TOKYO -- Japanese imports of American rice are sharply increasing due to higher prices for homegrown varieties used by restaurants, a result of government measures to prop up domestic rice prices by reducing supplies.
Japan caps imports of foreign rice. But demand for the cheaper, easy-to-cook foreign product is on the rise at food service companies.
Calrose, grown in the U.S. state of California, is the mainstay variety accounting for about 80% of the Japanese market for foreign rice consumed by people as a staple food. Beef bowl chain operator Yoshinoya Holdings began using a blend of Calrose and Japanese-grown rice this past spring, while ramen restaurant operator Kourakuen Holdings uses Calrose for fried rice.
Less sweet than Japan-grown varieties, Calrose is said to be suited for bowl dishes where sauces are poured on the rice. And since it does not easily stick together when fried, even part-time workers can use it to make fried rice, according to Yumi Kojima, who heads the USA Rice Federation's office in Japan.
Japan limits rice imports to an annual 770,000 tons under an agreement reached in the Uruguay Round of global trade talks. Up to 100,000 tons of this can be staple food rice traded under simultaneous-buy-sell arrangements.
SBS imports tripled on the year to more than 70,000 tons in fiscal 2016, with much of the demand likely coming from the food service sector. Ahead of bidding in the fall, demand is seen increasing for fiscal 2017 as well, according to an official at a major wholesaler.
The U.S. produces an annual 10 million tons or so of rice, about 30% more than Japan, and exports 3 million tons.
California accounts for about a fifth of American production and focuses almost solely on medium-grain japonica varieties. The USA Rice Federation has been promoting Calrose in Japan since 2007.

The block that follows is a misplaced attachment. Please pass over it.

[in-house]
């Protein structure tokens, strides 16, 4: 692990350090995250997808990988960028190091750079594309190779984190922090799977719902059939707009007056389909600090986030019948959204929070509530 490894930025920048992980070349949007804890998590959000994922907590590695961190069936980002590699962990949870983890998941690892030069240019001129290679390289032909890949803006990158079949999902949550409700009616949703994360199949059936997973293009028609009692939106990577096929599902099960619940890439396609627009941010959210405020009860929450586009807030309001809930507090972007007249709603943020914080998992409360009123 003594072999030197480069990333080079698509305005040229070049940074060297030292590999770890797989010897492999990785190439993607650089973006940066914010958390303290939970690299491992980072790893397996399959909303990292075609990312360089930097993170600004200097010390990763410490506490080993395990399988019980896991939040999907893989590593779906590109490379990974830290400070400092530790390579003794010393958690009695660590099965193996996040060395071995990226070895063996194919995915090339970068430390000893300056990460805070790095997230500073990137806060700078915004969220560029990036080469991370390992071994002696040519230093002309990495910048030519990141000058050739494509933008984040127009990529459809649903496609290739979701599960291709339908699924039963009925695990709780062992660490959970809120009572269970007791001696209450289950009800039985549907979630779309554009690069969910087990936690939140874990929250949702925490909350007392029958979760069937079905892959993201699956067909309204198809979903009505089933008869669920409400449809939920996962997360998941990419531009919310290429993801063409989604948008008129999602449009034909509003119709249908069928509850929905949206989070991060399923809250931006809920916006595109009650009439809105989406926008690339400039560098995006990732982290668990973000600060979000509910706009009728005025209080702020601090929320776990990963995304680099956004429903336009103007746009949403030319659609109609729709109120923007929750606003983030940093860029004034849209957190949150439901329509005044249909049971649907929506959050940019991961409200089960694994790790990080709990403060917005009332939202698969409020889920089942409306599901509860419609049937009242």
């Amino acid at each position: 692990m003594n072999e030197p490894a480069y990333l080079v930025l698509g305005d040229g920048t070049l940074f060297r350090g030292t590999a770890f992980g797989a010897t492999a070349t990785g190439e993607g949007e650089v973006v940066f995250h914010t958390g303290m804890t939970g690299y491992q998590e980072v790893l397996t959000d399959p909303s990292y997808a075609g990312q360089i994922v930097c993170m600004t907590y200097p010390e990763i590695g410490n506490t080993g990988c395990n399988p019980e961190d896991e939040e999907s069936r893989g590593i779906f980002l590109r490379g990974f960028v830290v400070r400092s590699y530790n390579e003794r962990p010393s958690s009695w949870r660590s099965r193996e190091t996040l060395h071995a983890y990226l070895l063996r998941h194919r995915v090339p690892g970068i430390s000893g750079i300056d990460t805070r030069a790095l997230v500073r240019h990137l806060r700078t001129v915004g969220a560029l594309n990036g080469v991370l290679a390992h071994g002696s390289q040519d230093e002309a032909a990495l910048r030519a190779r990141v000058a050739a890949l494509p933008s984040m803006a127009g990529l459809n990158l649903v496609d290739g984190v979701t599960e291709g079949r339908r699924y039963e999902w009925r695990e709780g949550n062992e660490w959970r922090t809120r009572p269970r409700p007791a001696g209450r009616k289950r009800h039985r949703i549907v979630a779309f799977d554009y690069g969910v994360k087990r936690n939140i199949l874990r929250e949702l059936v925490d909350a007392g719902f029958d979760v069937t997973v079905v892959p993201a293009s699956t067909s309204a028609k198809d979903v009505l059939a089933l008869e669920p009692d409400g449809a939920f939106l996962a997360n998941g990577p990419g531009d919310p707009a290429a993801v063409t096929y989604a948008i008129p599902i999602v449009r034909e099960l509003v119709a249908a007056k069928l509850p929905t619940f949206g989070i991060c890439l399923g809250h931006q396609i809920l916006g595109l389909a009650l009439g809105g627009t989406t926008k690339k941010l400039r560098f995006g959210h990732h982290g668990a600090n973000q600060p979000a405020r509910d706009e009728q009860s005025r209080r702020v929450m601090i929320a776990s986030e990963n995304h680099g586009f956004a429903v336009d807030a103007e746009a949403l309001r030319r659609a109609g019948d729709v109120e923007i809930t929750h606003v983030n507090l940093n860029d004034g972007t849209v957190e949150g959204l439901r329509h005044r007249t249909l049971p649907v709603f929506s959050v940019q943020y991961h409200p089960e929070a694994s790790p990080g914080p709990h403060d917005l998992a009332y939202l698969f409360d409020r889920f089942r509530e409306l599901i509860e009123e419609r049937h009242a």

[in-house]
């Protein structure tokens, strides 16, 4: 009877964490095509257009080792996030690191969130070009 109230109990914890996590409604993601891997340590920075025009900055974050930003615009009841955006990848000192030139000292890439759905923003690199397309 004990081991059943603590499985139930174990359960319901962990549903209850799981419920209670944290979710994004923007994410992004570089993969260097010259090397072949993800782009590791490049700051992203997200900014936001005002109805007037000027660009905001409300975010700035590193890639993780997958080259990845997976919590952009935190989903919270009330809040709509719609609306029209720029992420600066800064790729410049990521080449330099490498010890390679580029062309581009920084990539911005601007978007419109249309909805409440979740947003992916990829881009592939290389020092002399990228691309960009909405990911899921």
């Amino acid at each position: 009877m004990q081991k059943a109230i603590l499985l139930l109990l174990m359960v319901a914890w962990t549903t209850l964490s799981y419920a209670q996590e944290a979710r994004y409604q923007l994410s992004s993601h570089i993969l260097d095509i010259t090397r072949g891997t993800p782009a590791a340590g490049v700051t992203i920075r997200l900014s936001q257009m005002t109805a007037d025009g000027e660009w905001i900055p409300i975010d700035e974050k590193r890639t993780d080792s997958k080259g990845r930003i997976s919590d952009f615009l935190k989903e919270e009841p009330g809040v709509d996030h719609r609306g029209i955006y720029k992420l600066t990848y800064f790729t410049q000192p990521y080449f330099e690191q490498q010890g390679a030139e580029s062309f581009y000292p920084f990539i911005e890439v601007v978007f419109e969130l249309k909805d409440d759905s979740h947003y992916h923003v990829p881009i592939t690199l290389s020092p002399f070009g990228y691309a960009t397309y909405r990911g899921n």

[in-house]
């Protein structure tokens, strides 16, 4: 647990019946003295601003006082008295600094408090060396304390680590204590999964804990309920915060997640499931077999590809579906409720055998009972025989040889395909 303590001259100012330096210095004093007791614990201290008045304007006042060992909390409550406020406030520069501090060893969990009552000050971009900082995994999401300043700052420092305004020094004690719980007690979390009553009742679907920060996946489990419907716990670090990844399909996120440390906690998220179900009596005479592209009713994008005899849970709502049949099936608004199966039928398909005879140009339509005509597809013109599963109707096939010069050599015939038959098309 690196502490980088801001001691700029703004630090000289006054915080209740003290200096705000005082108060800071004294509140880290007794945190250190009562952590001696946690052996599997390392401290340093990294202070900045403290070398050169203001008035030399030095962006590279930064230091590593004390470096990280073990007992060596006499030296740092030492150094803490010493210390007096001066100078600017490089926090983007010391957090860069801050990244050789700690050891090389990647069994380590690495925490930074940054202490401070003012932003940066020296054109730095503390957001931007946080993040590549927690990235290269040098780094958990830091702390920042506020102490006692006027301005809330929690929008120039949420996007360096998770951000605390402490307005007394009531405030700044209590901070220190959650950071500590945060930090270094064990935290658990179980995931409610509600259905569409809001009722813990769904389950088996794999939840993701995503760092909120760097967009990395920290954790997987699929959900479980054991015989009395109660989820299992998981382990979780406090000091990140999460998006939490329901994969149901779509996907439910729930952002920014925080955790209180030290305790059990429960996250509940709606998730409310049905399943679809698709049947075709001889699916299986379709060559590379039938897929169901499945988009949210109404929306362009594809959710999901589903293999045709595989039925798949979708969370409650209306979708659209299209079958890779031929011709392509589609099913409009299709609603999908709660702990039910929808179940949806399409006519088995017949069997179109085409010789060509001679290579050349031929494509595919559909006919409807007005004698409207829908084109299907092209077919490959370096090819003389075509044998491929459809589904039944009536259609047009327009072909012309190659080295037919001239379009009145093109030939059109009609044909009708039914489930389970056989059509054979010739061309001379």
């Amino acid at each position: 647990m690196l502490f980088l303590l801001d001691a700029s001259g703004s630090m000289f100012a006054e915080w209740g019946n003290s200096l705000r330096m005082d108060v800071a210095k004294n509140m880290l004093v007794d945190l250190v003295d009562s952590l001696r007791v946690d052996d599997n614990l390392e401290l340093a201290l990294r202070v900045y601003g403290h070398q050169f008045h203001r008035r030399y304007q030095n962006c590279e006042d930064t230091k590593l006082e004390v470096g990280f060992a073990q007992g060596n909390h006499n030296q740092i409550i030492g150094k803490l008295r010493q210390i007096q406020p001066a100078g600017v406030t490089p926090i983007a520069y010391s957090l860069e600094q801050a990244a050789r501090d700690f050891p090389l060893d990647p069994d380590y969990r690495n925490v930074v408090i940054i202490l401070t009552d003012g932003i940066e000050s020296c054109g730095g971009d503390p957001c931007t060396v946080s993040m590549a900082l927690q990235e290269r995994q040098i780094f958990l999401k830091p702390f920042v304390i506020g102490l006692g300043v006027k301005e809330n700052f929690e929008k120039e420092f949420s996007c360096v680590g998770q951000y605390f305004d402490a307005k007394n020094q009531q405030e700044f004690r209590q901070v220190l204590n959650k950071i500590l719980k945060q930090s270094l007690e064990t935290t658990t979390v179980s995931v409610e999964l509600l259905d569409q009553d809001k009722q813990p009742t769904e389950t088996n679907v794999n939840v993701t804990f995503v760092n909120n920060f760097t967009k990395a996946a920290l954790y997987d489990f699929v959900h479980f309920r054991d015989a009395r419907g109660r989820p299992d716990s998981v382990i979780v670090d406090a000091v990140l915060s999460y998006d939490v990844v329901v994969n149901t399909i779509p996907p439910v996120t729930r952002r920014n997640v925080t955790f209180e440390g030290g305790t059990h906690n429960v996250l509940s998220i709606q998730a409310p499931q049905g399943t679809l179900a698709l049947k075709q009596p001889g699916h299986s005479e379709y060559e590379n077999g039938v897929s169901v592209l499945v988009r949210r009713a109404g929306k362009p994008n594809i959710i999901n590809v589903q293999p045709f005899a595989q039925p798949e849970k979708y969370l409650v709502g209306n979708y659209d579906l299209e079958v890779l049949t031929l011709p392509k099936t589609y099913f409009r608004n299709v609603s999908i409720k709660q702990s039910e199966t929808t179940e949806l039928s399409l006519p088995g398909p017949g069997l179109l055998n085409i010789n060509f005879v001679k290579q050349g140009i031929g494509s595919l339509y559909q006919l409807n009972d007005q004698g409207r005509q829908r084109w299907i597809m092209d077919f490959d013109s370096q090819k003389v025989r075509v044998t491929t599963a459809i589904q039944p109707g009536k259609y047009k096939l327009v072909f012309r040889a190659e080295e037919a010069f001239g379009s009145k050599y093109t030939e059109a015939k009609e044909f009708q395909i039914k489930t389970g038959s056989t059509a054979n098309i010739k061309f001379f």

The Japanese government has been pushing domestic producers to grow more rice for livestock as a means of supporting prices of staple food rice. Livestock feed rice production in Japan tripled to 480,000 tons a year over the five years through 2016, aided by subsidies of up to 105,000 yen ($944) per 1,000 sq. meters. As a result, prices of rice generally used by restaurants and other commercial buyers have risen to levels near that of the Koshihikari variety, which is popular among consumers and upscale restaurants.
"Due to the jump in prices of Japan-grown rice, inquiries for Calrose from food service companies have surged," said a manager at food trading company Okura Agri.
Japanese-grown no-wash rice, frequently used by eateries, has increased 40 yen per kilogram, or 20%, in a year to 260 yen in some cases. Calrose rice, available for about 190 yen per kilogram, is thus appealing.
Deli and eatery operator Hirai, based in southwest Japan, will put Calrose into some dishes starting this fall. "We'd like to use Japan-grown rice, but it's difficult to maintain profitability," President Koichiro Hirai said.
Some restaurant operators are voicing frustration, noting how government policy has ironically increased consumption of foreign rice in Japan.